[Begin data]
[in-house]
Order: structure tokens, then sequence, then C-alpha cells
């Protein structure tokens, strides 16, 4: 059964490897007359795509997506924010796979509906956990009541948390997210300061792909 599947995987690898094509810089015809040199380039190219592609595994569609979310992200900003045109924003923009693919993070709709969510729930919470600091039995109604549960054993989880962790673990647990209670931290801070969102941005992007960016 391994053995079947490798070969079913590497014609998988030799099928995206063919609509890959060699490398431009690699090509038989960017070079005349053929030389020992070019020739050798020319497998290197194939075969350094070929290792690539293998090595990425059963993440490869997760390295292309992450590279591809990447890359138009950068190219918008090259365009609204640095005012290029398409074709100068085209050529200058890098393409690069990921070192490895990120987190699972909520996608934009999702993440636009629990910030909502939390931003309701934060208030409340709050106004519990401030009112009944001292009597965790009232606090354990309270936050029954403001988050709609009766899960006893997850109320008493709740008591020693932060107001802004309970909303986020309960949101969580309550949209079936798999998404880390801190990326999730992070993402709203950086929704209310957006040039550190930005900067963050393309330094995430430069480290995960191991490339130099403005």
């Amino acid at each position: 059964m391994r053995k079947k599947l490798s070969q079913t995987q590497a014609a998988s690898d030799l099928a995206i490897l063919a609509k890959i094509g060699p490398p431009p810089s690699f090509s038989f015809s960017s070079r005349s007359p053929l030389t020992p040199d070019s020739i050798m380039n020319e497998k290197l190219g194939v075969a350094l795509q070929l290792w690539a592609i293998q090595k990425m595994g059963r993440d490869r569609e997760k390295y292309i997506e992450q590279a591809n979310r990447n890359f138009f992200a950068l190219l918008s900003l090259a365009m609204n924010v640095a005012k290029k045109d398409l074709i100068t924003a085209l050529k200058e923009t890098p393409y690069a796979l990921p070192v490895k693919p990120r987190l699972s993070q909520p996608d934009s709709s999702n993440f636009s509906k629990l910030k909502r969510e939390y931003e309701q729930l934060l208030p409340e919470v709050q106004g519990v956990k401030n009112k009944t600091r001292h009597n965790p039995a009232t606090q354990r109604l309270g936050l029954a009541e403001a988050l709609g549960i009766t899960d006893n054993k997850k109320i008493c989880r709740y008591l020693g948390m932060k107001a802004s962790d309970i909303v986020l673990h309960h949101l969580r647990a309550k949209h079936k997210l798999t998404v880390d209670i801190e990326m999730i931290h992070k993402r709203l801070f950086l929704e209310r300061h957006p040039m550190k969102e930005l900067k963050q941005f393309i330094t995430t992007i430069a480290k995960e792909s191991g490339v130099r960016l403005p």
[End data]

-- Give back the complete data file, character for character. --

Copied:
[in-house]
Order: structure tokens, then sequence, then C-alpha cells
């Protein structure tokens, strides 16, 4: 059964490897007359795509997506924010796979509906956990009541948390997210300061792909 599947995987690898094509810089015809040199380039190219592609595994569609979310992200900003045109924003923009693919993070709709969510729930919470600091039995109604549960054993989880962790673990647990209670931290801070969102941005992007960016 391994053995079947490798070969079913590497014609998988030799099928995206063919609509890959060699490398431009690699090509038989960017070079005349053929030389020992070019020739050798020319497998290197194939075969350094070929290792690539293998090595990425059963993440490869997760390295292309992450590279591809990447890359138009950068190219918008090259365009609204640095005012290029398409074709100068085209050529200058890098393409690069990921070192490895990120987190699972909520996608934009999702993440636009629990910030909502939390931003309701934060208030409340709050106004519990401030009112009944001292009597965790009232606090354990309270936050029954403001988050709609009766899960006893997850109320008493709740008591020693932060107001802004309970909303986020309960949101969580309550949209079936798999998404880390801190990326999730992070993402709203950086929704209310957006040039550190930005900067963050393309330094995430430069480290995960191991490339130099403005």
């Amino acid at each position: 059964m391994r053995k079947k599947l490798s070969q079913t995987q590497a014609a998988s690898d030799l099928a995206i490897l063919a609509k890959i094509g060699p490398p431009p810089s690699f090509s038989f015809s960017s070079r005349s007359p053929l030389t020992p040199d070019s020739i050798m380039n020319e497998k290197l190219g194939v075969a350094l795509q070929l290792w690539a592609i293998q090595k990425m595994g059963r993440d490869r569609e997760k390295y292309i997506e992450q590279a591809n979310r990447n890359f138009f992200a950068l190219l918008s900003l090259a365009m609204n924010v640095a005012k290029k045109d398409l074709i100068t924003a085209l050529k200058e923009t890098p393409y690069a796979l990921p070192v490895k693919p990120r987190l699972s993070q909520p996608d934009s709709s999702n993440f636009s509906k629990l910030k909502r969510e939390y931003e309701q729930l934060l208030p409340e919470v709050q106004g519990v956990k401030n009112k009944t600091r001292h009597n965790p039995a009232t606090q354990r109604l309270g936050l029954a009541e403001a988050l709609g549960i009766t899960d006893n054993k997850k109320i008493c989880r709740y008591l020693g948390m932060k107001a802004s962790d309970i909303v986020l673990h309960h949101l969580r647990a309550k949209h079936k997210l798999t998404v880390d209670i801190e990326m999730i931290h992070k993402r709203l801070f950086l929704e209310r300061h957006p040039m550190k969102e930005l900067k963050q941005f393309i330094t995430t992007i430069a480290k995960e792909s191991g490339v130099r960016l403005p």